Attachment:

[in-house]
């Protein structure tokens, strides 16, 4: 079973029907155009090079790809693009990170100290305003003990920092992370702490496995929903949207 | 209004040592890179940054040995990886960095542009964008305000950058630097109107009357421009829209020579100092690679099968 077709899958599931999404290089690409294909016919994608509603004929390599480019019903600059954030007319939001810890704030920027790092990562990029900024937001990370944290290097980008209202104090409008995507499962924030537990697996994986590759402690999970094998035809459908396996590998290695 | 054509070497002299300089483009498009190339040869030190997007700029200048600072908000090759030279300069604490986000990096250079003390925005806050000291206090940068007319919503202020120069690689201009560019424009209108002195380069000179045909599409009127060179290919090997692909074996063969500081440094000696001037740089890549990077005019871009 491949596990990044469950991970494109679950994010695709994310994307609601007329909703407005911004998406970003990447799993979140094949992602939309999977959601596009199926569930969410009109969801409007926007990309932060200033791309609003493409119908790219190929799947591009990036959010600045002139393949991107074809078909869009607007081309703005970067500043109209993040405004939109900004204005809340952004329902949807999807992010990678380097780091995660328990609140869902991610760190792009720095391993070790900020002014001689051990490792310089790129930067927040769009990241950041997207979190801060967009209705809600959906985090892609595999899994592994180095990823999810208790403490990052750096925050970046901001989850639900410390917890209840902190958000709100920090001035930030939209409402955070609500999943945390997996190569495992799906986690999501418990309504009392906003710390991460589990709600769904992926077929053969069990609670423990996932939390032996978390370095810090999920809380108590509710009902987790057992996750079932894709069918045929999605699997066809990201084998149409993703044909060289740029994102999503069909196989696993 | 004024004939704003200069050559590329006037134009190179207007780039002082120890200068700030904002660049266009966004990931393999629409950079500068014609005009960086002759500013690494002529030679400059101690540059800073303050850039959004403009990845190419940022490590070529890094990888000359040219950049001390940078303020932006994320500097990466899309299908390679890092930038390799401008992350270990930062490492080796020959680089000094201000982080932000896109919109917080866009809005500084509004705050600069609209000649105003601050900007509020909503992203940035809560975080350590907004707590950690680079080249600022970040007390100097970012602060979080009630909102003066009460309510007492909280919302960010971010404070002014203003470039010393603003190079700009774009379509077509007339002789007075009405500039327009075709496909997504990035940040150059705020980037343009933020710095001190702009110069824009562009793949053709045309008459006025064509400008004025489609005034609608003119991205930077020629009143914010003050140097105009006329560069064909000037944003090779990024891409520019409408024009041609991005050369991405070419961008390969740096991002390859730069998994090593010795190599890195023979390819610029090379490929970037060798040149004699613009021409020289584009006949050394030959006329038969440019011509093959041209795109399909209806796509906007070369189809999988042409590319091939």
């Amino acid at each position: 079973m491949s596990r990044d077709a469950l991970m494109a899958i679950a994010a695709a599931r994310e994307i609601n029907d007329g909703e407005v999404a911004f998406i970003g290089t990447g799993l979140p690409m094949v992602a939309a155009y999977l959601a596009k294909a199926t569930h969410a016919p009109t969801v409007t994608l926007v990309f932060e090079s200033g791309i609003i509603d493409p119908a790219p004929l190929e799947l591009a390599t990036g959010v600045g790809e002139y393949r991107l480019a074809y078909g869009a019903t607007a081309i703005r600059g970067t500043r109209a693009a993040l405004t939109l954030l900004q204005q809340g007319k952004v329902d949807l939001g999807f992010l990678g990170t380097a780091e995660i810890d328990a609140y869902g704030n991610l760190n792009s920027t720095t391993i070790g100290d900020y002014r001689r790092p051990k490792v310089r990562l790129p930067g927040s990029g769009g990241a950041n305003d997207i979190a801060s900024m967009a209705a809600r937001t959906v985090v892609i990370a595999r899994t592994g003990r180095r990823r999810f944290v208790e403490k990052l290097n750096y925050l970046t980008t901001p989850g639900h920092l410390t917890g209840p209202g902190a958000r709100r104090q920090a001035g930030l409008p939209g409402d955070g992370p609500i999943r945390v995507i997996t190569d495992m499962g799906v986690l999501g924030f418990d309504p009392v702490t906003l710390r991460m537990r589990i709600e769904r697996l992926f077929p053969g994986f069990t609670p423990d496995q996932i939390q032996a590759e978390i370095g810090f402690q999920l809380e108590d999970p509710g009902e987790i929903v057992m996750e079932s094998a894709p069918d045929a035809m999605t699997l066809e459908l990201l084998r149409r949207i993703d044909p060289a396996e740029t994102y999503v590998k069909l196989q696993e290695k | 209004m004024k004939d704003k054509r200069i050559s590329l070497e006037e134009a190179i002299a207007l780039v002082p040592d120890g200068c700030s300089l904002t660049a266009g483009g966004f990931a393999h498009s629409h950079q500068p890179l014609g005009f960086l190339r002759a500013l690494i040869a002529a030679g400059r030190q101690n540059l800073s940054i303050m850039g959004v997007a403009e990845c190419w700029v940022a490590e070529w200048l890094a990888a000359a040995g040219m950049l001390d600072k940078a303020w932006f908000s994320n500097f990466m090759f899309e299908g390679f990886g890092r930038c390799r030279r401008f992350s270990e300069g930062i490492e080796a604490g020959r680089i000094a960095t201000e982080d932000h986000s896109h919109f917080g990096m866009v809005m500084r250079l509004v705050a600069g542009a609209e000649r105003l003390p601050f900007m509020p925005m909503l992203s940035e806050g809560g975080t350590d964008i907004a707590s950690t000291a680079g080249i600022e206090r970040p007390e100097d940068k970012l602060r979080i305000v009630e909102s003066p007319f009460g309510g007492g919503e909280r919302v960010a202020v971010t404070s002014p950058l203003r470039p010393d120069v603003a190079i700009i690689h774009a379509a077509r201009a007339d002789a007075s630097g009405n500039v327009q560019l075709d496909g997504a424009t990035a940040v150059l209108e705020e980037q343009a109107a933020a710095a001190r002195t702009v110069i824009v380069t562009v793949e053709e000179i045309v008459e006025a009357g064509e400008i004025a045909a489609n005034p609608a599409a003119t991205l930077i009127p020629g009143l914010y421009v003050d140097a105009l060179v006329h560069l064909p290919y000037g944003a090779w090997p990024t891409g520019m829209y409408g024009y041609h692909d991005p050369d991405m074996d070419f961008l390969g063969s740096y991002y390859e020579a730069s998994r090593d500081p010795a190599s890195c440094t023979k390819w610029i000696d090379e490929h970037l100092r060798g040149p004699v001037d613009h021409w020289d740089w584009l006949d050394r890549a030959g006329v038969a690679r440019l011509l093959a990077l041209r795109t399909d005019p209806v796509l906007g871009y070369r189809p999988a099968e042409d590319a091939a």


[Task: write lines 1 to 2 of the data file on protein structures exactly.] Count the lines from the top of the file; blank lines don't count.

[in-house]
């Protein structure tokens, strides 16, 4: 079973029907155009090079790809693009990170100290305003003990920092992370702490496995929903949207 | 209004040592890179940054040995990886960095542009964008305000950058630097109107009357421009829209020579100092690679099968 077709899958599931999404290089690409294909016919994608509603004929390599480019019903600059954030007319939001810890704030920027790092990562990029900024937001990370944290290097980008209202104090409008995507499962924030537990697996994986590759402690999970094998035809459908396996590998290695 | 054509070497002299300089483009498009190339040869030190997007700029200048600072908000090759030279300069604490986000990096250079003390925005806050000291206090940068007319919503202020120069690689201009560019424009209108002195380069000179045909599409009127060179290919090997692909074996063969500081440094000696001037740089890549990077005019871009 491949596990990044469950991970494109679950994010695709994310994307609601007329909703407005911004998406970003990447799993979140094949992602939309999977959601596009199926569930969410009109969801409007926007990309932060200033791309609003493409119908790219190929799947591009990036959010600045002139393949991107074809078909869009607007081309703005970067500043109209993040405004939109900004204005809340952004329902949807999807992010990678380097780091995660328990609140869902991610760190792009720095391993070790900020002014001689051990490792310089790129930067927040769009990241950041997207979190801060967009209705809600959906985090892609595999899994592994180095990823999810208790403490990052750096925050970046901001989850639900410390917890209840902190958000709100920090001035930030939209409402955070609500999943945390997996190569495992799906986690999501418990309504009392906003710390991460589990709600769904992926077929053969069990609670423990996932939390032996978390370095810090999920809380108590509710009902987790057992996750079932894709069918045929999605699997066809990201084998149409993703044909060289740029994102999503069909196989696993 | 004024004939704003200069050559590329006037134009190179207007780039002082120890200068700030904002660049266009966004990931393999629409950079500068014609005009960086002759500013690494002529030679400059101690540059800073303050850039959004403009990845190419940022490590070529890094990888000359040219950049001390940078303020932006994320500097990466899309299908390679890092930038390799401008992350270990930062490492080796020959680089000094201000982080932000896109919109917080866009809005500084509004705050600069609209000649105003601050900007509020909503992203940035809560975080350590907004707590950690680079080249600022970040007390100097970012602060979080009630909102003066009460309510007492909280919302960010971010404070002014203003470039010393603003190079700009774009379509077509007339002789007075009405500039327009075709496909997504990035940040150059705020980037343009933020710095001190702009110069824009562009793949053709045309008459006025064509400008004025489609005034609608003119991205930077020629009143914010003050140097105009006329560069064909000037944003090779990024891409520019409408024009041609991005050369991405070419961008390969740096991002390859730069998994090593010795190599890195023979390819610029090379490929970037060798040149004699613009021409020289584009006949050394030959006329038969440019011509093959041209795109399909209806796509906007070369189809999988042409590319091939």